There must be a thousand people inside the temple, zigzagging through a labyrinthine rope path that eventually makes it to the center where she can see a big covered booth, white with red letters written along the top: Dear Words. The Book. The Book is in there. Under a simple glass case, opened to a page that the visitor gets to read for a few moments. The Book will show them the words that they want or need to read. Everyone has stood in line for days to experience those few moments. A light changes from red to green to let the next person in. A few seconds in there and they exit out the other side. Maria feels like she’s floating with anticipation. The seduction of one instant, face to face with Words, with a capital W, face to face with a truth just for her, face to face with some sort of god that will speak just to her. What will it say? Fritz had tried to get Maria to read the book all those years back: “I knooow you don’t like books, darling, but this one, it’s like it’s written just for you,” she had coaxed with her sing-songy voice. And Maria tried, but she couldn’t get past the first few pages. Booooring. Dumb. Just more words. And now, here she is one more loser who’s waited in line for just a few seconds with it. And yet she’s surprisingly pumped.

She feels like she’s gliding through the space, like she has two good legs still, riding a wave of well-being towards the Book. She’s both moving and not moving. Feels strange, but what the hell, she never feels like this anymore. They must be pumping something trippy into the air. Enjoy it Maria.

Several figures in blue robes with silver embroidering are spread around the temple. Must be the famous High Verbatims of the church, except they seem friendly, helpful, big smiles, not as she had imagined them.

Something is happening in the booth. Two Verbatims go in and drag a man out. The man is flailing his arms and saying something, maybe in Portuguese. Either freaking out or having some sort of seizure. The crowd parts around them, but only for an instant. Before she can figure out what’s happening, the Verbatims and the man sink below the onlooker’s heads and the crowd again fills the gap, like they were never there.

The event only takes a few seconds, but it snaps Maria from her feel-good reverie. She digs her hand into her bag and finds the matches and the bottle of alcohol, and yes, it’s still there, the little plastic hammer. In just moments she’ll shatter that glass, squeeze the alcohol over the book, light it on fire and end this stupid fantasy. Easy plan. She still can’t believe it will be this easy. Maybe then, people can go back to focusing on the real problems of the world, like the decimated environment, the poverty, damn Collins Universal. But first the book.

Outside the booth, there are signs: Do not touch the case; Do not linger past your allotted time, Feel the Words. The red light turns green. She enters the booth, the inside walls of the booth are decorated to give the illusion that she’s on top of clouds under a bright blue sky. She’s hit by a cool coconut scented breeze from some side vents, she pulls out the hammer, the alcohol bottle and the matches and there’s the book under the glass on a stand, except…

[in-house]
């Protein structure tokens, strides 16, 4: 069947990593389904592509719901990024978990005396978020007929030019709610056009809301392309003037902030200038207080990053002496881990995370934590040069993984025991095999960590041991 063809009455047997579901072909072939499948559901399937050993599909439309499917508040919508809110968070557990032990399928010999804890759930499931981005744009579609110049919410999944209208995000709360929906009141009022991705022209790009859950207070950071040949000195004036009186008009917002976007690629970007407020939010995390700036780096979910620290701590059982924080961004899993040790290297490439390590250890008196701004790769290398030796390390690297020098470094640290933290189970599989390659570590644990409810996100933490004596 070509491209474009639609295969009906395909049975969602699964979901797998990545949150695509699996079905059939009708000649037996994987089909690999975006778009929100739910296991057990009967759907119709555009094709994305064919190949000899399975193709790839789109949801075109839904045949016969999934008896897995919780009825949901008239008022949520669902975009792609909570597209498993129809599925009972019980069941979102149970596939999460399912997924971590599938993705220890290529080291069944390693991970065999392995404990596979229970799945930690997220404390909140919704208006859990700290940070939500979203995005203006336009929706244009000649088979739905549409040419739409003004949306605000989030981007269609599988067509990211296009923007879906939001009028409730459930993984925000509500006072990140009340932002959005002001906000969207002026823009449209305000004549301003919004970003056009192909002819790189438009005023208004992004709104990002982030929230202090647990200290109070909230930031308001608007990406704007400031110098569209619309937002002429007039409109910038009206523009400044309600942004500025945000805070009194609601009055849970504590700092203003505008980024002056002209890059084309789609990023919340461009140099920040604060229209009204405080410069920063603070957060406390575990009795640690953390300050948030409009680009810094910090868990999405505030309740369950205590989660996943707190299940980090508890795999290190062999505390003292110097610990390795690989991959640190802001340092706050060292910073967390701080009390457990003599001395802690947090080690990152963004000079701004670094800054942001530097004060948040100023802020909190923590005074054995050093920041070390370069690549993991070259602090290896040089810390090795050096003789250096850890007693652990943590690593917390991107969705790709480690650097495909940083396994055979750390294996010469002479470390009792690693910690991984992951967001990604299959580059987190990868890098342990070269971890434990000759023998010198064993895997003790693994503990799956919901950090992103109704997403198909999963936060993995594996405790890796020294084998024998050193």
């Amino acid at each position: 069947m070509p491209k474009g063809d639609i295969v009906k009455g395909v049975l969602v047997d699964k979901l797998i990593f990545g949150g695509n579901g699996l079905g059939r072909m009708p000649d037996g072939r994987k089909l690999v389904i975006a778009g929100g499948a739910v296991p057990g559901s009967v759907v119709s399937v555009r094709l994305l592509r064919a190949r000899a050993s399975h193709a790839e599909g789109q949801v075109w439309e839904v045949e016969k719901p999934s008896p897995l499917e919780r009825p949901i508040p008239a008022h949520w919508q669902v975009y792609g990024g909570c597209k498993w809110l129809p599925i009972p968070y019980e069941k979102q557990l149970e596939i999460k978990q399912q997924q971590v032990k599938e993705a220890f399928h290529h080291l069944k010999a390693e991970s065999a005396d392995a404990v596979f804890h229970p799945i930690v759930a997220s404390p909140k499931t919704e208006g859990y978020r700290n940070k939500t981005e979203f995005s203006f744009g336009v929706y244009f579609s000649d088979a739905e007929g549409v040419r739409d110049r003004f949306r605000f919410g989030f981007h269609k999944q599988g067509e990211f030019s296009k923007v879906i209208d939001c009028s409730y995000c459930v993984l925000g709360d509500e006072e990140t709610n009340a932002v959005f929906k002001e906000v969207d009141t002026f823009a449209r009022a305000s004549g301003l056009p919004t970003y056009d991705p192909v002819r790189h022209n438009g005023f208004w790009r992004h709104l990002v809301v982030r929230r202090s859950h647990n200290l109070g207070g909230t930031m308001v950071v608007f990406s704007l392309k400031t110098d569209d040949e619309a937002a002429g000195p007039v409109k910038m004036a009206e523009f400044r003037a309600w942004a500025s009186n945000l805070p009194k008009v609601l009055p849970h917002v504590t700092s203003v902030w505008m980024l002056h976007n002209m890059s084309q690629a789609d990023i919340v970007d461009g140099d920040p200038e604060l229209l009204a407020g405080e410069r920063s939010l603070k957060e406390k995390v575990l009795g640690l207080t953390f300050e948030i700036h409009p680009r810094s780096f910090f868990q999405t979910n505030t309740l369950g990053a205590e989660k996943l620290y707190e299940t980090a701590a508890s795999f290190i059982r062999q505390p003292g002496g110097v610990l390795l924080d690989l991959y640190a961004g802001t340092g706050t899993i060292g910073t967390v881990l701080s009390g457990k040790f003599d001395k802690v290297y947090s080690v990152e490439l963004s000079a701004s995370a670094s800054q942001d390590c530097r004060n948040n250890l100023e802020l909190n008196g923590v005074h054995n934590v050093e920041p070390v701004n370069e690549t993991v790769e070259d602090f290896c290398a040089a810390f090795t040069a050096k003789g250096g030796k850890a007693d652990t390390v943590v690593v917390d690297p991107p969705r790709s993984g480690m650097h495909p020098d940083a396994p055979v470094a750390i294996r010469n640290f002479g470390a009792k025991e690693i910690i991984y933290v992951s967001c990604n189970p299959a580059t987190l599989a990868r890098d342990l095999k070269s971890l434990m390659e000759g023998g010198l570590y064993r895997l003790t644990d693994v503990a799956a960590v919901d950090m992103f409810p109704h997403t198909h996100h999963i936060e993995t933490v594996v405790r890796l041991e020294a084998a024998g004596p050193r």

It’s not the book! It’s some digital display, some sort of screen in the shape of an open book. Bright letters show some pablum affirmation: blah blah blah “the island of happiness awaits” blah blah. She’s stunned. What can she do? Lighting this on fire is useless! She spits on the display. Then the display changes and says, “Your time is up, please exit the booth.” What can she do? Fuck fuck fuck. She spits again. Maria is so pissed. She smashes the glass anyway, then rushes out of the booth and screams at the top of her lungs, “This is a fake book! It’s not even a book! Goss Collins is a villainous motherf…”

Two Verbatims are immediately on her and the world seems to stop, like a photograph, a thousand people frozen in place, all eyes on her, unblinking, not really seeing her, the air is no longer fresh and clean, but the putrid air from outside, cloudy and gray, and the temple walls do not have words on them, just grime and mold, broken plaster and brick. One Verbatim grabs her by the arm, another by the other arm, their robes are filthy rags that don’t fully cover their boney bodies… and then the world starts again and she’s putting up a fight. She is pissed, and fighting is her preferred medium, since the days in Comfort, Texas, since the days in San Antonio, since the days in Pekin Pen. Even through all those lonely lost years keeping her head down, toeing the line, working any job she could find, she always felt just one good fight away from feeling all right. She gets in a good kick with her fake leg and gets her arm lose, punches the other, a third Verbatim joins the fight and tries to grab her legs, she hopes the strap attachment holds. She scratches at a face, looking for the eyes. They are stronger than they seem, and she’s weaker than she’s ever been. Then one of them puts a chokehold on her from behind, really tight, she can’t breathe, might pass out. She apologizes to herself for being so damn weak. She tries one last time to get lose, but she’s fading. Fine. Uncle. With a last effort she screams and it all goes black.

About the Author

RC Hopgood

RC Hopgood was born in Puerto Rico, and lived in Texas, Mexico, NYC and Colorado. He has a BFA from Rice University and is the author of “Bellows: Fables from the Musical Underground,” (Hmm, 2013) and a year-long 52 entry blog about his upbringing in Puerto Rico, “Cuentos del Barrio Machuchal” (2014-2015). His words have appeared in The Non-Alignment Pact, Drunk Monkeys, SPOT, Plasmotica, and elsewhere. Currently, he lives in Chapel Hill, North Carolina.